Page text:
Thursday, January 23, 2020

Writers & Lovers by Lily King

Wow. I am kind of shocked by how much I loved this. WRITERS & LOVERS is the first book I've read that truly captures what it's like to be a woman in your late-twenties/early-thirties and not have your life figured out. When all your friends are in serious relationships or married, with real desk jobs and houses of their own, and you're still working a dead-end job and chasing the dream, while serial-dating like you're still in college, it's hard to be taken seriously.

But this book, it gets that.

Casey is living in New England working a waitressing job she hates while trying to finish up her novel. Her mother has just died, she has health problems but no health insurance, her student loans have defaulted and seem virtually insurmountable, and she's stuck dating two guys-- one a mature "adult" with two young children and a job with the respect and esteem she craves, and the other is in the same boat as her-- struggling to make it, still figuring his life out. She flip-flops between the two, afraid of committing to a course of action that could change her life forever-- for better or for worse.

As an author myself, I've read a lot of books about other writers and most of them don't get it. They either romanticize writing as being this holy grail of careers (ha) in this carefree bohemian life (ha) where you meet interesting people all the time and drink champers over Proust (ha-ha-ha), or else demonize it as being a career that attracts crazy people who use it as an exercise to exorcise their demons (ha... actually, wait this one is more accurate). Casey falls in the middle of both camps. She hates the pretentiousness of some writers, while also desperately craving that acclaim for herself. She stereotypes people based on what they read (I do this too-- LOL), she feels jealousy about others' success, and she is afraid to read the works of the people she knows, not just because they might hate her if she doesn't like their work but also because it might be too weirdly, creepily intimate (YES).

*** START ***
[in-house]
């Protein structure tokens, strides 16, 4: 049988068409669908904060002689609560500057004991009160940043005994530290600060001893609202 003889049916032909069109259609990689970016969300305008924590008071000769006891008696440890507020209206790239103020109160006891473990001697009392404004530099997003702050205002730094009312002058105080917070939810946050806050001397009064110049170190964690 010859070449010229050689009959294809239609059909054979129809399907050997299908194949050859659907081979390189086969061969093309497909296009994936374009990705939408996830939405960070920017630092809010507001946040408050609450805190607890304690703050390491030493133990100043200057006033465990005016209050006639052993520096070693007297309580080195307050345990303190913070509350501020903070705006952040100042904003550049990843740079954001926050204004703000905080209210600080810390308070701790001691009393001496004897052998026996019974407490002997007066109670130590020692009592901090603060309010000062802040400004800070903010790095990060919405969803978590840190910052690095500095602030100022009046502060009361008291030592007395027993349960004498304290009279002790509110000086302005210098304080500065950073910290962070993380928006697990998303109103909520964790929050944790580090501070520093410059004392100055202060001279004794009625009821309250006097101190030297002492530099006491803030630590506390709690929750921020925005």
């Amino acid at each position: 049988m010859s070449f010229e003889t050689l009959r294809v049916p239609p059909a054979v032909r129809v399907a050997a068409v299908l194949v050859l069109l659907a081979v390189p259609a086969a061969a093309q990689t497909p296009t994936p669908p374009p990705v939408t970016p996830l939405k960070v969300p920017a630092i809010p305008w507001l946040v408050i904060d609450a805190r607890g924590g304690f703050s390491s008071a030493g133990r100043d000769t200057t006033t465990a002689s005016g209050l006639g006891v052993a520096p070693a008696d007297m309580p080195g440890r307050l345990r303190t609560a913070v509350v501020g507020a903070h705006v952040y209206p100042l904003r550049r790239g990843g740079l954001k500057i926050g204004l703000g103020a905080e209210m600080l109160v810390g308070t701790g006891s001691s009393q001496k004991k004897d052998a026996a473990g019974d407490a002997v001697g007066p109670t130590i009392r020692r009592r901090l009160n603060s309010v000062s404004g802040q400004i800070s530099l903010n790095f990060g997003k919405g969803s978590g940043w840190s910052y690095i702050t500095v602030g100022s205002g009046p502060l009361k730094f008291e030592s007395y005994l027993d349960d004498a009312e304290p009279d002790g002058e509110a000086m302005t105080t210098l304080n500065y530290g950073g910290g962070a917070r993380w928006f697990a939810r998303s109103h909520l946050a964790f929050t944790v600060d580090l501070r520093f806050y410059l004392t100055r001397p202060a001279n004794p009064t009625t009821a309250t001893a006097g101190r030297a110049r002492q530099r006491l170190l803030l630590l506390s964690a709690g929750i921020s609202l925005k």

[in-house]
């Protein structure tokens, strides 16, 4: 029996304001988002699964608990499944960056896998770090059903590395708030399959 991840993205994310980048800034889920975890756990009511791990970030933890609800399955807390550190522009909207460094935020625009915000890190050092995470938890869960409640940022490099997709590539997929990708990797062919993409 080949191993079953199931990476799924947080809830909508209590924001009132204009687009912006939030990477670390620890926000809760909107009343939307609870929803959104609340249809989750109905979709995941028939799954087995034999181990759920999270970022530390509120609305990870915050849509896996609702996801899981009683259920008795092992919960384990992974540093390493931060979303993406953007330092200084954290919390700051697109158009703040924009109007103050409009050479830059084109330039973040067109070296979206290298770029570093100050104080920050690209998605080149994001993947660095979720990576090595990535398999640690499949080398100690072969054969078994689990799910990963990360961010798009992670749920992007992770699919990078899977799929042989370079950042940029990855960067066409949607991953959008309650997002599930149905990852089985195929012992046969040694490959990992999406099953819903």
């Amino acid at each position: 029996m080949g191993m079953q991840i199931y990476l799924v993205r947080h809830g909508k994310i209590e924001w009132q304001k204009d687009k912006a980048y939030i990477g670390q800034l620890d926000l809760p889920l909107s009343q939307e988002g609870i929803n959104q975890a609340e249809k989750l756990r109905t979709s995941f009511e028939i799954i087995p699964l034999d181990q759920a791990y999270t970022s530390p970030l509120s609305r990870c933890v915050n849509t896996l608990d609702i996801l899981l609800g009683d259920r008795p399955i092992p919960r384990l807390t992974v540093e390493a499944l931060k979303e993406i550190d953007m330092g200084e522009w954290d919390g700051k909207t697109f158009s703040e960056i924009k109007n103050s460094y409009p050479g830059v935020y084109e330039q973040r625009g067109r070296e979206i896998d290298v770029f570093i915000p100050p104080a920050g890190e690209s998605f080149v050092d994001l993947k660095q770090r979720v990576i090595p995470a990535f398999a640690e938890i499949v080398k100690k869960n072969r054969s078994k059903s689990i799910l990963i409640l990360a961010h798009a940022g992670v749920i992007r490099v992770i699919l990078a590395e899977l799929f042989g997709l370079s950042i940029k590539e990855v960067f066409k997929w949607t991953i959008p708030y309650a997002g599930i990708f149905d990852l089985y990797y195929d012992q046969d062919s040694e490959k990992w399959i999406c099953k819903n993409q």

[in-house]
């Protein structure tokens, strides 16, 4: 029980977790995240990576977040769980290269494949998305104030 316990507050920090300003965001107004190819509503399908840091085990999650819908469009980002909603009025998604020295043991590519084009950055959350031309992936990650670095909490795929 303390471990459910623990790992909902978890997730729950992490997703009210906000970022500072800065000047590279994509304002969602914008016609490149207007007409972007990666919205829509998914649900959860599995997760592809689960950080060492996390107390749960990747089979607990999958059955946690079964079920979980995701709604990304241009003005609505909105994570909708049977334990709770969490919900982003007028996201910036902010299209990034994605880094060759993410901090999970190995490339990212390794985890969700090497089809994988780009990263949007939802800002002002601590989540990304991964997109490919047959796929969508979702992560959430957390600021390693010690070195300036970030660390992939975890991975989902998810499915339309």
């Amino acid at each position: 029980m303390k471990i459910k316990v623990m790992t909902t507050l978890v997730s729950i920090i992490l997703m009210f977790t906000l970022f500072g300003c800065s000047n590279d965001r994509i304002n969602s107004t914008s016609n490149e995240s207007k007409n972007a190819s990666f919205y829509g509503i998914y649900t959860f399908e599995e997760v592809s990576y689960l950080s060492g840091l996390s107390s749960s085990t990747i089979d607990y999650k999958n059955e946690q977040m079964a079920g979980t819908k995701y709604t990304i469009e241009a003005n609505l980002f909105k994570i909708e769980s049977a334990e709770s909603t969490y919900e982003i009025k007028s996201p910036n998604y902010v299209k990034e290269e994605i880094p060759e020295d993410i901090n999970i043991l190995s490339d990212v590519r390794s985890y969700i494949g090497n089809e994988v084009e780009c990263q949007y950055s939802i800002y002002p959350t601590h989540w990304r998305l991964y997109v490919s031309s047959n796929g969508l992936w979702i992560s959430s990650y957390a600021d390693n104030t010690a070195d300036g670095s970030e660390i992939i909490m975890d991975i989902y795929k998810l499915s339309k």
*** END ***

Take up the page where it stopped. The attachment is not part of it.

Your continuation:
Besides all the wicked observations about writers and readers and pretentious intellectuals, there's also just some really good observations about what it means to be an older young adult who is still trying to grow up while feeling as if they already should have. Casey is immature but she's trying not to be. The struggles she faces-- even though this book is set in 1997-- are still relevant today, and it touches upon a lot of things that plague women, like fertility, sexism, being taken seriously as a professional, passion, domesticity, anxiety, partner intimacy, and so much more.

This is the first book I've read in a long time that I feel really gets me. I loved it.

Thanks to the publisher for sending me a copy in exchange for an honest review!

4.5 to 5 out of 5 stars

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